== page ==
What is Dry Needling?
- Dry needling is a skilled intervention performed by a Physical Therapist that uses a thin filiform needle to penetrate the skin and stimulate underlying myofascial trigger points within muscular and connective tissues for the management of neuromusculoskeletal pain and movement impairments. Dry needling elicits a twitch response in the muscle that improves muscle flexibility, removes the source of irritation, promotes healing, and decreases the spontaneous electrical activity at the trigger points.
- Trigger points are localized areas of muscular tightness commonly referred to “spasm” or “knots”. Trigger points are defined as the presence of hyperirritable spots in a taut band of muscle, and may elicit a twitch in response to pressure. Trigger points can develop from injuries, poor posture, or a disease process.
- The muscular tightness or spasm that develops from an injury or disease process can cause compression and irritation of the nerves exiting the spine and anywhere along their pathway. When the nerves are irritated they can cause a protective “spasm” to any of the muscles along their pathway. Treatment must be directed centrally at the origin of the pain and peripherally to reduce symptoms from compression.
When is Dry Needling indicated as a treatment?
- Upon examination, your Physical Therapist may identify taut bands of muscle that are restricting range of motion, eliciting pain, and impacting poor movement function. Dry needling may be recommended within the manual therapy approach to relieve pain and restore normal muscle resting length, down-regulate the nervous system, and restore the function of the neuromusculoskeletal system.
What do I expect in a Dry Needling session?
- Following a physical examination, a Physical Therapist may find Dry Needling to be appropriate as a treatment option.
- Wear loose-fitting close so the clinician can access the area being treated.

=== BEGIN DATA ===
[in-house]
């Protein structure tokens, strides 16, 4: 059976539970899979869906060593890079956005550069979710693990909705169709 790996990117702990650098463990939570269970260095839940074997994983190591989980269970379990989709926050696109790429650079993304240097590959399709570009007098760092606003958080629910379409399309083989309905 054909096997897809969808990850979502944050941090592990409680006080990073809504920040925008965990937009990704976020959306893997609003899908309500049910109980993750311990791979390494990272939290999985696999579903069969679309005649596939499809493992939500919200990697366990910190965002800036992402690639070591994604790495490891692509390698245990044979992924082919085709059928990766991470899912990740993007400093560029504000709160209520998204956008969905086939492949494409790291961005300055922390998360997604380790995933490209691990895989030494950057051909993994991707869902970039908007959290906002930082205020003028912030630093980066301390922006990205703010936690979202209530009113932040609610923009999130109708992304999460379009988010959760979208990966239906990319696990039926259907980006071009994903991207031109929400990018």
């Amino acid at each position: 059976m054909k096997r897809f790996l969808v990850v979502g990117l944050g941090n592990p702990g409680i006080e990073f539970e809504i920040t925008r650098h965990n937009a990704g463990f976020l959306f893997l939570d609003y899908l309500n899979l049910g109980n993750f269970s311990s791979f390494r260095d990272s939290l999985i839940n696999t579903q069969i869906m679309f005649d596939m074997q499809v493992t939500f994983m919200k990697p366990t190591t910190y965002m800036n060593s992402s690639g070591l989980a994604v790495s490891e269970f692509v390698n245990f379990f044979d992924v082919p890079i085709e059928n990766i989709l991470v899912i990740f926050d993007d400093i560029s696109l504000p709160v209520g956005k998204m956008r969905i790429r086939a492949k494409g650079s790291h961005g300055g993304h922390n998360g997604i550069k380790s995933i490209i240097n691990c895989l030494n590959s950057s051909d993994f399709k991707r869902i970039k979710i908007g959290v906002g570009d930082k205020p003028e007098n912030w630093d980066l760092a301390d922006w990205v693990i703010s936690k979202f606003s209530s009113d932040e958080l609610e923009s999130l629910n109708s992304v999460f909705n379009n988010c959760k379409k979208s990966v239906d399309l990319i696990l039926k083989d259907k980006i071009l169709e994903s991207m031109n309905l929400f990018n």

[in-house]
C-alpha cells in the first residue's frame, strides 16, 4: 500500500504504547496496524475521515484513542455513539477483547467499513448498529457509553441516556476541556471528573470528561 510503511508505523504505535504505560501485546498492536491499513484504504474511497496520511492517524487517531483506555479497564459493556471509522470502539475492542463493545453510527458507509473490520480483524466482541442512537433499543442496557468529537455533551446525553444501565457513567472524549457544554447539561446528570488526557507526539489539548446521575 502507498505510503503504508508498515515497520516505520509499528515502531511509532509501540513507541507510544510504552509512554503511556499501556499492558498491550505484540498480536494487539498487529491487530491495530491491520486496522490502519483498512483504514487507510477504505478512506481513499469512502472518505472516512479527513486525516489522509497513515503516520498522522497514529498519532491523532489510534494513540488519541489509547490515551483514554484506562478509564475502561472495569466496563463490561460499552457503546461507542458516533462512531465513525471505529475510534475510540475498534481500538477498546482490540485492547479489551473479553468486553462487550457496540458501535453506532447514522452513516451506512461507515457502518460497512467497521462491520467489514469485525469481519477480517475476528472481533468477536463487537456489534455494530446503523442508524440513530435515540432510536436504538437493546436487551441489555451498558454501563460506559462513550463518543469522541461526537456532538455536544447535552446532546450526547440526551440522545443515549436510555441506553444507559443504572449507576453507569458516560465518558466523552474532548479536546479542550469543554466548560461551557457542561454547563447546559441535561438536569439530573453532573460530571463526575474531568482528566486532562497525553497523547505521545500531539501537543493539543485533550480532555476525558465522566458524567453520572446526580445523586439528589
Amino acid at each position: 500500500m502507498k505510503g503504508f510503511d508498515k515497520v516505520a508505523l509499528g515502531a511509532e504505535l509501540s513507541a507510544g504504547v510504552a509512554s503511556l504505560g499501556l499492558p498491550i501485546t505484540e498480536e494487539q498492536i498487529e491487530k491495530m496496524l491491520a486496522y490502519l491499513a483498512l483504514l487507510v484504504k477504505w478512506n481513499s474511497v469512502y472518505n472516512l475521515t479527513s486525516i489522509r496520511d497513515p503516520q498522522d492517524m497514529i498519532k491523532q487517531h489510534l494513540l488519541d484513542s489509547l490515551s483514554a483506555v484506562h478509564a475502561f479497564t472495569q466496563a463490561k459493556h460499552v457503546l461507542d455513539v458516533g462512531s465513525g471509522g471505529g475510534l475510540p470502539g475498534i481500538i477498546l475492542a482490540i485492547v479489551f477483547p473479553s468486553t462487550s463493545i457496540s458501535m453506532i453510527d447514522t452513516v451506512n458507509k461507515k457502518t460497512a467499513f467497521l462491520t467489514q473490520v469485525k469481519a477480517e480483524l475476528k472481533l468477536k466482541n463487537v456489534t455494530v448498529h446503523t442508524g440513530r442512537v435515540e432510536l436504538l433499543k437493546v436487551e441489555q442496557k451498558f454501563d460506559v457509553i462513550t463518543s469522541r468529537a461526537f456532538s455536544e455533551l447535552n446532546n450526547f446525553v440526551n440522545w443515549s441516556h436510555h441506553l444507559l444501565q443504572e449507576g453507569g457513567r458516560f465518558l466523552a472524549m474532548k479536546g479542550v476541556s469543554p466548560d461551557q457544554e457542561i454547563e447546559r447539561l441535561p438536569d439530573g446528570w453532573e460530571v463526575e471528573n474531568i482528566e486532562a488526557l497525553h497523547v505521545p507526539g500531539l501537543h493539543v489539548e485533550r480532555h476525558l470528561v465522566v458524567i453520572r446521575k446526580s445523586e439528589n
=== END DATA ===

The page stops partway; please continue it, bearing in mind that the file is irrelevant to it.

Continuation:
- One or more needles maybe used, and the procedure may be performed during more than one office visit. The number of needles and the frequency of the procedure will depend entirely on your condition at each office visit.
- There may be some discomfort and little to no bleeding with this procedure. While an infection is an unlikely event with this procedure, whenever there is penetration of the skin, there is a risk of infection. Standard precautions and a clean needle technique are used throughout each session, as well as isopropyl alcohol used to sterilize the skin.
- Other unlikely but possible events include fainting, soreness, pneumothorax (lung puncture). If you have a fear of needles, a genetic bleeding disorder, a history of a blood disorder that can be transmitted to another person, are regularly taking any blood-thinning medication (for example, Coumadin or Warfarin), or are regularly taking any pain relievers containing ibuprofen, NSAIDS, aspirin or acetaminophen (for example, Tylenol, Advil, Aleve, or Bufferin), please inform your physical therapist.
- You will be asked to sign a consent form prior to initiating treatment.
How is Dry Needling different from Acupuncture?
- Dry Needling is NOT acupuncture. As licensed Physical Therapists, we do not claim to perform acupuncture or any other form of Eastern Medicine.
- Traditional Chinese Acupuncture evaluations examine tongue and pulse with the goal of balancing energy, life-force, or qi in the body. Needle insertion points are founded in the knowledge of meridians.
- Dry Needling evaluation includes a subjective and objective examination of the neuromuscular system. Needle insertion points are based on anatomical assessment for trigger points.
Dry Needling can be used to treat the following sports-related injuries:
- Tennis elbow
- Golfer’s elbow
- Shoulder impingement syndrome
- Labrum tears
- Jumper’s knee, patellar tendonitis, and quad tendonitis
- Hip impingement syndrome
- TMJ and more..